Live Your Dreams : Doctor's Orders

 

 

 

 

 

 

 

 

 

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15th anniversary

Penny Simmon's Story

Foreword by Jack Canfield


Live Your Dreams: Doctor’s Orders

Penny Simmons
President and Founder
Penny Loafers Shoe Shine Company Inc.

I grew up thinking that I wasn’t particularly smart. My biggest challenge has been a constant struggle in overcoming this misconception. As a result, I allowed my lack of confidence in my abilities to hold me back. I just didn’t believe in myself. I made several mistakes including dropping the ball on what became a million dollar invention. But I never gave up. I used the inspiration of other people to keep me in the game until I won.


I did not have much of a formal education, leaving school and home at 16, and as a child I was teased a lot by my two older siblings for not being very smart. One of them even called me ‘stupid’ and no one ever corrected him.

My father was a successful business man. He was always tough on me, and preferred to tell me what to do instead of asking me what I wanted to do. He often sent mixed messages such as, “Do what you want” while at the same time saying “Learn how to type and just get by”, with my mother instructing me to “conform”. It was the classic push me - pull me tug of war. As I internalized this belief, I lost all confidence in who I really was. In fact, when I was in my late twenties, a few of my friends sat me down and pointed out that I was always apologizing. I had not realized I was doing that, and that day was the beginning of a long road to recovery in my area of self-confidence. I am still on that road but I feel much better about myself now that I understand it was all perception and not truth.

When I was seventeen I announced to my brother that I wanted to buy a Taco Bell franchise. He was dumbfounded, and said the idea was crazy. “Who would want a franchise?” he asked. So, I never did it.

Naively I followed my conditioning, and started working as a secretary at a major brokerage firm. That honoured one of the messages I received as a kid – ‘just get by’. The other message – ‘do what you want’, didn’t click in until much later. Eventually I convinced the firm to give me a shot at selling stocks, but I simply didn’t have the passion for it. I tried catering for a while, grew bored with that, and then did some marketing in my father’s business. I had no idea – no vision for where I was going.

I was eager to do something I loved. Around 1990 I saw the popularity of a line of toys called the Cabbage Patch Dolls. You couldn’t wash them, and I felt the children’s market needed a line of toys that could be washed. I was jazzed; I had never been this excited about an idea for work.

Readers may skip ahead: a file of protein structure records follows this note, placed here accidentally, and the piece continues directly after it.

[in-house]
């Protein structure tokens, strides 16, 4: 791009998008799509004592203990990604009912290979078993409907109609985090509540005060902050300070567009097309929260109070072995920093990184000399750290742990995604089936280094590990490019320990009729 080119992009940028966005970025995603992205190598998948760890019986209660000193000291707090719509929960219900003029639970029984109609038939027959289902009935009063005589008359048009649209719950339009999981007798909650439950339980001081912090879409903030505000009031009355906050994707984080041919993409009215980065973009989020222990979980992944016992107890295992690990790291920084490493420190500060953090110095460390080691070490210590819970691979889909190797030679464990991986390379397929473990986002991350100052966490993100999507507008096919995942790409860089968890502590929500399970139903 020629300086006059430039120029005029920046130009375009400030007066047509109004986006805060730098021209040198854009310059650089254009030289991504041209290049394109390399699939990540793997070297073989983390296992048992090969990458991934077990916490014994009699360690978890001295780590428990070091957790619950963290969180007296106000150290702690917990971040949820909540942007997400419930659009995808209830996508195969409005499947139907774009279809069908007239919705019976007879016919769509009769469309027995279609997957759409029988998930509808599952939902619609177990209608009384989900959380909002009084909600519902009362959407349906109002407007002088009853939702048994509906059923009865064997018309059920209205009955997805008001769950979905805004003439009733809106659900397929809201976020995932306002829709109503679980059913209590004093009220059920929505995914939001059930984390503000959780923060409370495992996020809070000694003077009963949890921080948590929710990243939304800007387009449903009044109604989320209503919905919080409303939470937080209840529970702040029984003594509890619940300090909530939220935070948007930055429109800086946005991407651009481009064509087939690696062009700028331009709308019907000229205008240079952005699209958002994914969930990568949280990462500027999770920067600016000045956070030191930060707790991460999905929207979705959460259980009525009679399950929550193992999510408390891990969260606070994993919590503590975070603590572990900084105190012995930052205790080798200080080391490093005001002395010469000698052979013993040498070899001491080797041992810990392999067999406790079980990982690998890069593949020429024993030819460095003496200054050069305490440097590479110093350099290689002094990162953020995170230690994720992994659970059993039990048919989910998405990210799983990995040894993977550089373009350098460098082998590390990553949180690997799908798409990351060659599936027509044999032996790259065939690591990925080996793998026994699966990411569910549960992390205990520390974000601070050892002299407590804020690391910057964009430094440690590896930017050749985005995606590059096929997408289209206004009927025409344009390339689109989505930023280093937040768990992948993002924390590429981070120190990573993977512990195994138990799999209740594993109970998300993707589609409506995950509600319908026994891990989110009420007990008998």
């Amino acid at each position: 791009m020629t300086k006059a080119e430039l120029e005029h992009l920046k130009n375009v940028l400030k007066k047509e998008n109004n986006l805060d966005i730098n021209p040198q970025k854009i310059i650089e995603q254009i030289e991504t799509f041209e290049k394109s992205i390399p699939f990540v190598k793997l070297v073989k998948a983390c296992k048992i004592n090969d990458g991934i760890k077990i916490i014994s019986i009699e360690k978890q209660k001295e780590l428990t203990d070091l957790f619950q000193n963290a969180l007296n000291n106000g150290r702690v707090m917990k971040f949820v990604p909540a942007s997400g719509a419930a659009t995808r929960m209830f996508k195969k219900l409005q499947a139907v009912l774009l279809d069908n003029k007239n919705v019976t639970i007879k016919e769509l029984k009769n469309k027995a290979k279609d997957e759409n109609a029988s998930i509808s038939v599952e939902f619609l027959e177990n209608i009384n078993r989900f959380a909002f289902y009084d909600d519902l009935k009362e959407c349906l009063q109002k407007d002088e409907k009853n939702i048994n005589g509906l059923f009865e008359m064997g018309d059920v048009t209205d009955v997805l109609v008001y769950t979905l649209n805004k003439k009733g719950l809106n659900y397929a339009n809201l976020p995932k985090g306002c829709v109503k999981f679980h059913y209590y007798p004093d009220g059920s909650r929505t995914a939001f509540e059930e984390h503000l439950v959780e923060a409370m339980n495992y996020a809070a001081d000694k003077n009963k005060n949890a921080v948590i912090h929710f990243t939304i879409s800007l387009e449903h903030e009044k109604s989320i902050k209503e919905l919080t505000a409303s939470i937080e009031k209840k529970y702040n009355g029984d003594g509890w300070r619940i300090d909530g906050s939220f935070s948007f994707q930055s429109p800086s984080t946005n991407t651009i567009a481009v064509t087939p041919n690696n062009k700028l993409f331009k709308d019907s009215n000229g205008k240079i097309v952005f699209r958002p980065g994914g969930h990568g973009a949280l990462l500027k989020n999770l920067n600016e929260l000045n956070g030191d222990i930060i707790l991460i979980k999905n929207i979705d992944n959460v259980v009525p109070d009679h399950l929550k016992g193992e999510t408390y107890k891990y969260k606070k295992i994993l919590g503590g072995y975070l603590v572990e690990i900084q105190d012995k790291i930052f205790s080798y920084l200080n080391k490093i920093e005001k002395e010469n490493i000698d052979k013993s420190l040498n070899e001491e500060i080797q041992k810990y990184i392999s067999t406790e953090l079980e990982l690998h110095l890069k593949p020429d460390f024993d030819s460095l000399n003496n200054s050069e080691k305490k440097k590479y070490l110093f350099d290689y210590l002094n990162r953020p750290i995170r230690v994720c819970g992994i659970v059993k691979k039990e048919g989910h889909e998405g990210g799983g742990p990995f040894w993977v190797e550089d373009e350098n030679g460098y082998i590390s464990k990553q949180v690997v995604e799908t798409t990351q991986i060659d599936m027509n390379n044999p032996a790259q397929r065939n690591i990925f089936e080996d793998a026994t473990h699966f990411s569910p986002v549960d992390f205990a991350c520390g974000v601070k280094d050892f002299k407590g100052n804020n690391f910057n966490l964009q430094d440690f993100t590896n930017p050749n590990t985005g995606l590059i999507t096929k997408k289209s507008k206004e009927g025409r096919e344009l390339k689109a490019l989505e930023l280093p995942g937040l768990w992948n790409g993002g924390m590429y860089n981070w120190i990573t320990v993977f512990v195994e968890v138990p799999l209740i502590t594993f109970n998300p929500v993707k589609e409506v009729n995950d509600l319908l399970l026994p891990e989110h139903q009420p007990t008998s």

I began brainstorming and sourcing appropriate materials. Beanbags were popular in my childhood, and the idea could be recycled in the form of a doll. I thought beanbag toys would be perfect. I found a source of cheap recycled PVC pellets, and envisioned using the ends of fabric bolts as the cover. I would be environmentally conscious as well as entrepreneurial.

A friend of mine made some prototypes, and another friend who was a children’s author was keen on writing little books for the characters. We began to brainstorm lists of animals and possible names for them. For research I watched Saturday morning cartoons and hung out in toy stores. I had connections with a leading toy company, and a manufacturer lined up. I trademarked the name Has Beans for comic books, movies, toys, cartoons and merchandise. Our working name was The Beanies.

Then it happened. My fiancée abruptly broke off our engagement, I had a falling out with a close friend, and I underwent a business setback. Those three significant personal losses knocked me off course, and clouded my judgment. I lost sight of my goal, and concluded it was all just a dumb idea. I never followed through.

Years later I saw a front page headline, and froze. It announced the phenomenal success of a new line of toys called the “Beanie Babies”. I was devastated. There was even a picture of a rabbit that was almost identical to one of my prototypes. When you register a trademark you must sell at least one unit within a year for it to remain protected. I had taken my eye off the ball, and let the ball drop. My trademark had expired, and someone else grabbed it.

I had blown off what might have become a million dollar idea all because my confidence wavered, and I was upset for months. After moping around for a while I finally realized, “If I could do it once I can do it again. Dwelling on my mistakes won’t help me now.”